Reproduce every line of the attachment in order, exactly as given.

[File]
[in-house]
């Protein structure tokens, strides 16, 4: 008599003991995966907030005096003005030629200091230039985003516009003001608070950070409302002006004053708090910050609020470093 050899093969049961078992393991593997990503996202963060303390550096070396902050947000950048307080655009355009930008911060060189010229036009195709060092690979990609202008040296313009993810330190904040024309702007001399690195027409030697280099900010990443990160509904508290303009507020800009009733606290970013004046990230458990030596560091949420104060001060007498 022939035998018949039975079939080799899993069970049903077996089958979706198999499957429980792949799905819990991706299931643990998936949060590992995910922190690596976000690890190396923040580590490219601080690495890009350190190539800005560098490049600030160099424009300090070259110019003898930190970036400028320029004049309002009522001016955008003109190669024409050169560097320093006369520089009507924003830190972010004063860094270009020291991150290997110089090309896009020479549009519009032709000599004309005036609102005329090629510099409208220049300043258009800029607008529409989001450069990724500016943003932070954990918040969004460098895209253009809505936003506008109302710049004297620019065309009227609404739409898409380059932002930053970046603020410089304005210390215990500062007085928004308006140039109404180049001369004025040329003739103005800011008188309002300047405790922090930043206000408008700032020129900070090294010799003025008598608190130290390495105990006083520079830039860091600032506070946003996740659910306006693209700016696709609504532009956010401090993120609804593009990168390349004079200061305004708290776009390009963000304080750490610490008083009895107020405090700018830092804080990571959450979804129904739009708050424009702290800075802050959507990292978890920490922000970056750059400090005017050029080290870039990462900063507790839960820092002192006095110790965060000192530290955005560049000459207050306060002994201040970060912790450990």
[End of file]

[in-house]
């Protein structure tokens, strides 16, 4: 008599003991995966907030005096003005030629200091230039985003516009003001608070950070409302002006004053708090910050609020470093 050899093969049961078992393991593997990503996202963060303390550096070396902050947000950048307080655009355009930008911060060189010229036009195709060092690979990609202008040296313009993810330190904040024309702007001399690195027409030697280099900010990443990160509904508290303009507020800009009733606290970013004046990230458990030596560091949420104060001060007498 022939035998018949039975079939080799899993069970049903077996089958979706198999499957429980792949799905819990991706299931643990998936949060590992995910922190690596976000690890190396923040580590490219601080690495890009350190190539800005560098490049600030160099424009300090070259110019003898930190970036400028320029004049309002009522001016955008003109190669024409050169560097320093006369520089009507924003830190972010004063860094270009020291991150290997110089090309896009020479549009519009032709000599004309005036609102005329090629510099409208220049300043258009800029607008529409989001450069990724500016943003932070954990918040969004460098895209253009809505936003506008109302710049004297620019065309009227609404739409898409380059932002930053970046603020410089304005210390215990500062007085928004308006140039109404180049001369004025040329003739103005800011008188309002300047405790922090930043206000408008700032020129900070090294010799003025008598608190130290390495105990006083520079830039860091600032506070946003996740659910306006693209700016696709609504532009956010401090993120609804593009990168390349004079200061305004708290776009390009963000304080750490610490008083009895107020405090700018830092804080990571959450979804129904739009708050424009702290800075802050959507990292978890920490922000970056750059400090005017050029080290870039990462900063507790839960820092002192006095110790965060000192530290955005560049000459207050306060002994201040970060912790450990």